top of page
Wood Panel


Triangle/Chino Winds NRCD

Our mission at the Triangle/Chino Winds NRCD is to advocate for all local agricultural producers. We are dedicated to coordinating with governing agencies and local landowners to achieve conservation goals.

Natural Asset Companies
By: Reuben Vernon

The New York Stock Exchange and the Securities and Exchange Commission have proposed the creation of a new investment vehicle, the “Natural Asset Company.” The objective is to monetize many of the ecosystem processes which naturally occur, and thus make them saleable on the open market. Quantifying and monetizing natural ecosystem processes, such as carbon sequestration, is a novel concept. At first glance, this is not a terrible idea. I have always believed that if farmers and ranchers were actually paid for all the products that we create, the economics of the business would
look a lot different. Open space, healthy soils and wildlife habitat are
intrinsically valuable things that have historically been byproducts to responsible agricultural production, for which there is no direct market value. Assigning a value to them, and the prioritization of their production that would naturally ensue, would be a good
thing. Market incentives are a far more effective way to influence human behavior than regulation. Where the NAC model falls short is in who is being incentivized to do what. Assigning fixed financial values to
natural environmental assets and processes, most of which would have occurred and existed without the existence of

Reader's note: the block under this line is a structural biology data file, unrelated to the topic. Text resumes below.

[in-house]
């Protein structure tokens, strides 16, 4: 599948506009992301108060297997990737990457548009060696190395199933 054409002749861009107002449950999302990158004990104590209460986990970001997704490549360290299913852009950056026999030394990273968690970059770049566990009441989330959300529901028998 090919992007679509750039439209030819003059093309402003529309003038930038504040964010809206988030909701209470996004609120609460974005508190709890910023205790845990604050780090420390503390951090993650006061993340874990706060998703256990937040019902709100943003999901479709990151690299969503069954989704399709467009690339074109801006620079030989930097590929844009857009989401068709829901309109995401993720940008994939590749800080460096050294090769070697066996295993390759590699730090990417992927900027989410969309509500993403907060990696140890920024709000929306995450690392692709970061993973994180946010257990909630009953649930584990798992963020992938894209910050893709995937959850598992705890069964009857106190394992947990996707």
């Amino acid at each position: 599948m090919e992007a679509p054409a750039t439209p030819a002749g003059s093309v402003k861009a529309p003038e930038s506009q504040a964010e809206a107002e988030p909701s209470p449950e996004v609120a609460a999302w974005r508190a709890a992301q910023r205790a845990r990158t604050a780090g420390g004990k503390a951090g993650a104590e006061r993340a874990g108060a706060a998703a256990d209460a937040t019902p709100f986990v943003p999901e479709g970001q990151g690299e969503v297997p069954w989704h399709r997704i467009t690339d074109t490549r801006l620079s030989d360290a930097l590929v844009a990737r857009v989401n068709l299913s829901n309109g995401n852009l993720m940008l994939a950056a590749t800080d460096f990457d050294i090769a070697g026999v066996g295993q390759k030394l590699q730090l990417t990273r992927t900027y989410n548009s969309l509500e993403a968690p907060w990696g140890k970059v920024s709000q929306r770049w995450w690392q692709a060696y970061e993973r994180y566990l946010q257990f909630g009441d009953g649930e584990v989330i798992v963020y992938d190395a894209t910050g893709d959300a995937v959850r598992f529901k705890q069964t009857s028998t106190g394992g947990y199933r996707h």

the NAC, is fixing a value to a service- in this case environmental protection- rather than a tangible good. There is no actual need to produce the clean air, for example; simply protecting the forest that produces it from logging is enough.
A glaring question remains; Who gets paid?
The SEC plan gives fixed rights to natural assets (land, water, conservation easements) to the NAC, who then sells
the products produced by preserving the natural asset (carbon sequestration and clean air) to investors. The investor,
by buying shares in the NAC, benefits in two ways; they improve their ESG score, and they add assets to their balance sheet that are already technically owned by American taxpayers. Thus, a legal issue arises; the rule authorizes all federal lands to potentially be enrolled into the NAC, who as a private entity would then have management authority
over them. Congress has exclusive constitutional authority to manage federal lands, and has already delegated this authority to various federal agencies. There is no mechanism in the proposal to financially incentivize actual increased production of these intangible assets.
The incentive is to reward preservation, and ultimately sell clean air.
I have a counter proposal; assuming natural elements (like air) cannot be held to the exclusion of others, let us find a more direct way to financially incentivize good environmental stewardship. New technologies are coming online that can quantify the effect of a given management practice (logging, grazing, preservation) on soil carbon sequestration. There would be far greater societal benefit to enact government policies that promote that, rather than buying
air from the green industrial complex.

Wood Panel

There is teamwork among Prescott National Forest and Permit Holders

On June 4, 2021, my dad and I acquired the grazing permit for three forest service allotments on the Prescott National Forest (PNF). On two of the allotments, Burnt Ranch and Cold Springs, along the Doce Road, which is the